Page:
In other words, if your team can effectively manage the problems that come in (and kick out resolutions quickly), your product development will make your clients happy on the back-end. And you won’t need customer service to constantly do all the client-pleasing work for you.
Focus fanatically on the client
Forget whether or not the customer is always right – a truer (if less catchy) axiom is “where there are customers, it’s up to you to ensure they have a really satisfying user experience.” Mapping this out, the life-cycle would look like:
Client Pain → Temporary Relief and Plan → Full Resolution → Lessons Learned → Optimize Processes
Your approach to managing problems as you scale isn’t necessarily about fixing problems. It’s about addressing your clients’ problems, and making sure they feel that you’re paying attention to them (and relieving their pain) no matter which person or team is addressing the issue.
The crux of this distinction is in the term “problem management.” You’re not “problem solving,” and it’s not always incumbent on you to rewrite code for your client. Instead, if you have a client-focused culture, then your top priority is to offer your client a smooth process through resolving their issue.
“We don’t actually have to fix the defect,” Young explains. “We don’t have to create the knowledge object, nor do we have to create the enhancement to close the investigation. Once we know what is going on and once we know how to relieve the client’s pain, we’ll go back to the client and show them how we’re making progress.”
For instance, let’s say that the problem is a defect in the product. You can let the client know that you’ve registered the defect and that is can be tracked. If it’s a known issue you can thank them for their report (incident) and then provide them with tracking information to follow the defect through its lifecycle. If the system is behaving as expected, you might let the client know that you’ll be improving your product documentation to better set client expectations or perhaps you’ll enhance the UX (feature request) to avoid clients traveling down dead-end paths. In any case, the “problem” is closed once you have a plan in place and it’s communicated back to the client. As more incidents (reports) of the same problem come in they can be connected to the same problem and perhaps drive prioritization of the full problem resolution.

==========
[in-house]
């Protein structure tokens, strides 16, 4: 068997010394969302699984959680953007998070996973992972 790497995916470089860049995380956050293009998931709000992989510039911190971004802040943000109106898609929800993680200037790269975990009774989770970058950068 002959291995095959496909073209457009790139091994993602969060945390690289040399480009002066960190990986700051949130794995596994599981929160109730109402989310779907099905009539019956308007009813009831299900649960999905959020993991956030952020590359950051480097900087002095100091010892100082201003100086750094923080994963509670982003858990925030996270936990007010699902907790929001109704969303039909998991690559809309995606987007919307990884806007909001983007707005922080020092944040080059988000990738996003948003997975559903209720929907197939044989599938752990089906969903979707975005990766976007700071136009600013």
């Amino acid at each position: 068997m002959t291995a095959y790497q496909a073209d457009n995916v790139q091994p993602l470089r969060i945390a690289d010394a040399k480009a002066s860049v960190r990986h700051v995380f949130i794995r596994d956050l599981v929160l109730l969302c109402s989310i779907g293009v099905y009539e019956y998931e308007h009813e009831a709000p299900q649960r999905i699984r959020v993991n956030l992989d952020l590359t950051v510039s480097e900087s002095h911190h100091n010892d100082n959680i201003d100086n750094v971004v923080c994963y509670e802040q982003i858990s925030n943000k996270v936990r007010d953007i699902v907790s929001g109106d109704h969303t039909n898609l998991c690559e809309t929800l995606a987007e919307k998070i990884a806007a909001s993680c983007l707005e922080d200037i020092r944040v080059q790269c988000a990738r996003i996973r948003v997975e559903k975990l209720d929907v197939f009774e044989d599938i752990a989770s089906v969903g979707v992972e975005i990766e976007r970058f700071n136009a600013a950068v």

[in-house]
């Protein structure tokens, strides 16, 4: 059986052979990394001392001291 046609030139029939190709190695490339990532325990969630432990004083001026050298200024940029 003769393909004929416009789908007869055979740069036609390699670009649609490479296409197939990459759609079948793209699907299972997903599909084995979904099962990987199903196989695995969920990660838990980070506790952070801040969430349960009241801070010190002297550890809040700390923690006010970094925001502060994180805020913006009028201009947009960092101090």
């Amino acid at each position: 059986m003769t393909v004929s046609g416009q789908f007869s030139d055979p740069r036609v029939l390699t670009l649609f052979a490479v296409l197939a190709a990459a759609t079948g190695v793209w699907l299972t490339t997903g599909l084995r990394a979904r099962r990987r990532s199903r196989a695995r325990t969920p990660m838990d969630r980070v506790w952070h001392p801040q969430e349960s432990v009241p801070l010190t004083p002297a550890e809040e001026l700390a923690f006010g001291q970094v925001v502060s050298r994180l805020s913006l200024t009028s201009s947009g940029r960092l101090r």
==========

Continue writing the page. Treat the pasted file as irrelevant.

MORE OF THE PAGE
Once the client has been informed of why they had a problem and the path forward has been communicated, it’s critical that all of the promises made in the complete resolution are kept. This is final piece of problem management, but is sometimes forgotten or missed due to tools and/or processes that don’t allow you to track those commitments.
With just one incoming issue, that seems simple enough. But as you scale, you could be dealing with thousands of inputs each month. That’s where a scalable system is invaluable to a company of any size, no matter how small or how green.
No time like the present to get started
Think of the quantity of incoming incidents and problems your company is currently handling. Now imagine, what happens when you start to have 25,000 help desk tickets each month? What if you acquire three more companies, or develop two new products, or added three more tech stacks, or grew to 40 development teams?
The numbers are arbitrary, but the strategy is not. Start to formulate a basic understanding of problem management now and consider how you want it to work in your organization.
“It can be very simple if you start early,” Young says. “A straightforward problem management process serves a world of wonder to an organization of any size.”